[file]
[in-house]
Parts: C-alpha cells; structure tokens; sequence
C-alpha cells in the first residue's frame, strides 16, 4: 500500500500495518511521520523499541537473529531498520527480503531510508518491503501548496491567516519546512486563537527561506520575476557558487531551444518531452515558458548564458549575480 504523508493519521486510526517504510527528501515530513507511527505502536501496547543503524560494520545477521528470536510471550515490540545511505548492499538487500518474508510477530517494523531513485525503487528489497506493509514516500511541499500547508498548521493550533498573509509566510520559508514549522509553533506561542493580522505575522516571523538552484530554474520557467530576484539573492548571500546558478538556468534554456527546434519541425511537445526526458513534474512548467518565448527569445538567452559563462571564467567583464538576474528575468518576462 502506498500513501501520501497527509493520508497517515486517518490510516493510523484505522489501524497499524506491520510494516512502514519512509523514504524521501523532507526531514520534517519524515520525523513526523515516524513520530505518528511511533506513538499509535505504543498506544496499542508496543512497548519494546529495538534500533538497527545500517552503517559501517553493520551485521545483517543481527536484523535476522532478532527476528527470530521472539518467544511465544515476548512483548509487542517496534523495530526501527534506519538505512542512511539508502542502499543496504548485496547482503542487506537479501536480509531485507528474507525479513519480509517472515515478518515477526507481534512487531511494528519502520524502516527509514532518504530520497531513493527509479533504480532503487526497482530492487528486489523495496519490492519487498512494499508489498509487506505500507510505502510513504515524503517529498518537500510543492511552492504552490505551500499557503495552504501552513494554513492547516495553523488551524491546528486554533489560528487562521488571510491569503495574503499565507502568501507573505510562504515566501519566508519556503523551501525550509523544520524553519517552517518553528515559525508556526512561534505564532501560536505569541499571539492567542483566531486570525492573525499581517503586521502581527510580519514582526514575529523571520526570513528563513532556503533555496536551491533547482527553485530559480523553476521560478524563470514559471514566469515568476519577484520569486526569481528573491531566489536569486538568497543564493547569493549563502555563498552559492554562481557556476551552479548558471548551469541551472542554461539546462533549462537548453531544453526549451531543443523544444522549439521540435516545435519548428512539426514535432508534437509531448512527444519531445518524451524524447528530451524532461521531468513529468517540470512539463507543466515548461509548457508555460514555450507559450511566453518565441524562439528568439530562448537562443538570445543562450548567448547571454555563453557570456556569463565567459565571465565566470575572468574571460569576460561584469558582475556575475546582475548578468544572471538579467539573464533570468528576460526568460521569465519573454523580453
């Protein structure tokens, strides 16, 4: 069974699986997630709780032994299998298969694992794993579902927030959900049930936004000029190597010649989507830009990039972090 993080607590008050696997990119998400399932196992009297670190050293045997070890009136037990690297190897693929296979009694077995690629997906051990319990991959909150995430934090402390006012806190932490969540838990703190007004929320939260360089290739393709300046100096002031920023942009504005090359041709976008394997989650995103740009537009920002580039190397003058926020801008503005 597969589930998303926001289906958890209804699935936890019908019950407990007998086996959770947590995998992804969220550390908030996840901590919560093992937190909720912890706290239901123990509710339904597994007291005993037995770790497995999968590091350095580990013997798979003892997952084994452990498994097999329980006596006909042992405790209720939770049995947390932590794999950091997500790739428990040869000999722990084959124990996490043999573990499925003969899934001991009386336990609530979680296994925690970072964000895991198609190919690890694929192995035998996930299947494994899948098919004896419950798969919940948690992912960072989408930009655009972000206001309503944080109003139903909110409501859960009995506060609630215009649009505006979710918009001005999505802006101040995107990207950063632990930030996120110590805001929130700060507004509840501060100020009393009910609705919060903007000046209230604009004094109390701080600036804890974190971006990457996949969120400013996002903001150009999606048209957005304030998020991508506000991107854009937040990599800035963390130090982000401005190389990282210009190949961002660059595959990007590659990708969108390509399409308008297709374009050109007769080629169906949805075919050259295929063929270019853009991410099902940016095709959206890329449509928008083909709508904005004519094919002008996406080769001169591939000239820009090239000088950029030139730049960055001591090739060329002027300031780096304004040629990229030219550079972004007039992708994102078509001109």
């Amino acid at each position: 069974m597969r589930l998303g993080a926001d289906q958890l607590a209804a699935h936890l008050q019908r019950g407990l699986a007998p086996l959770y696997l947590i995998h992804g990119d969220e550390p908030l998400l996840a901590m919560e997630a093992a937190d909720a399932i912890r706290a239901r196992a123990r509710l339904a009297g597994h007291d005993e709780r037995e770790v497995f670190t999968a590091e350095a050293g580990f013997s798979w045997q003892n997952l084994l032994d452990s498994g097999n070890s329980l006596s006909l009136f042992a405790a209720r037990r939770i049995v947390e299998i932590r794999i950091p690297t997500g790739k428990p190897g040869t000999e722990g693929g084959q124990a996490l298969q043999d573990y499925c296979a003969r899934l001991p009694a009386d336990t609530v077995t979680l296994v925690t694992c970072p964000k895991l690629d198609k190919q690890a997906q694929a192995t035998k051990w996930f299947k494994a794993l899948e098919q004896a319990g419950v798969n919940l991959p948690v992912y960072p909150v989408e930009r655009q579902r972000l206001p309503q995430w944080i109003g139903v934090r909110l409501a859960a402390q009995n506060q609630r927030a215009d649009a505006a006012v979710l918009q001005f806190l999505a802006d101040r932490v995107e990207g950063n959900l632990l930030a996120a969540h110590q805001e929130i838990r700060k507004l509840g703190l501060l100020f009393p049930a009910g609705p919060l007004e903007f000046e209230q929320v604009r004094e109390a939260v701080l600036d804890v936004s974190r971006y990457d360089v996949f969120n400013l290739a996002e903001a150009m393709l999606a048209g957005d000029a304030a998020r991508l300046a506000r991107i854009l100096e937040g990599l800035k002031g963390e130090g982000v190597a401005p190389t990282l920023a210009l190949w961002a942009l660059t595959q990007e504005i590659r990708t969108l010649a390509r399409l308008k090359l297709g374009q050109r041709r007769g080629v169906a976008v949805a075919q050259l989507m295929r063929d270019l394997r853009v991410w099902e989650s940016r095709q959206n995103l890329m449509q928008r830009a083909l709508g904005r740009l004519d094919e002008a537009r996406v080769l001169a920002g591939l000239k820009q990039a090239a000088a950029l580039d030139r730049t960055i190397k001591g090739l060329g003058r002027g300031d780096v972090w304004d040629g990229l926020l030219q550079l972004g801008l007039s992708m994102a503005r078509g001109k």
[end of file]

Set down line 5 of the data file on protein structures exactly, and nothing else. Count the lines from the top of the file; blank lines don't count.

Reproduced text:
């Amino acid at each position: 069974m597969r589930l998303g993080a926001d289906q958890l607590a209804a699935h936890l008050q019908r019950g407990l699986a007998p086996l959770y696997l947590i995998h992804g990119d969220e550390p908030l998400l996840a901590m919560e997630a093992a937190d909720a399932i912890r706290a239901r196992a123990r509710l339904a009297g597994h007291d005993e709780r037995e770790v497995f670190t999968a590091e350095a050293g580990f013997s798979w045997q003892n997952l084994l032994d452990s498994g097999n070890s329980l006596s006909l009136f042992a405790a209720r037990r939770i049995v947390e299998i932590r794999i950091p690297t997500g790739k428990p190897g040869t000999e722990g693929g084959q124990a996490l298969q043999d573990y499925c296979a003969r899934l001991p009694a009386d336990t609530v077995t979680l296994v925690t694992c970072p964000k895991l690629d198609k190919q690890a997906q694929a192995t035998k051990w996930f299947k494994a794993l899948e098919q004896a319990g419950v798969n919940l991959p948690v992912y960072p909150v989408e930009r655009q579902r972000l206001p309503q995430w944080i109003g139903v934090r909110l409501a859960a402390q009995n506060q609630r927030a215009d649009a505006a006012v979710l918009q001005f806190l999505a802006d101040r932490v995107e990207g950063n959900l632990l930030a996120a969540h110590q805001e929130i838990r700060k507004l509840g703190l501060l100020f009393p049930a009910g609705p919060l007004e903007f000046e209230q929320v604009r004094e109390a939260v701080l600036d804890v936004s974190r971006y990457d360089v996949f969120n400013l290739a996002e903001a150009m393709l999606a048209g957005d000029a304030a998020r991508l300046a506000r991107i854009l100096e937040g990599l800035k002031g963390e130090g982000v190597a401005p190389t990282l920023a210009l190949w961002a942009l660059t595959q990007e504005i590659r990708t969108l010649a390509r399409l308008k090359l297709g374009q050109r041709r007769g080629v169906a976008v949805a075919q050259l989507m295929r063929d270019l394997r853009v991410w099902e989650s940016r095709q959206n995103l890329m449509q928008r830009a083909l709508g904005r740009l004519d094919e002008a537009r996406v080769l001169a920002g591939l000239k820009q990039a090239a000088a950029l580039d030139r730049t960055i190397k001591g090739l060329g003058r002027g300031d780096v972090w304004d040629g990229l926020l030219q550079l972004g801008l007039s992708m994102a503005r078509g001109k």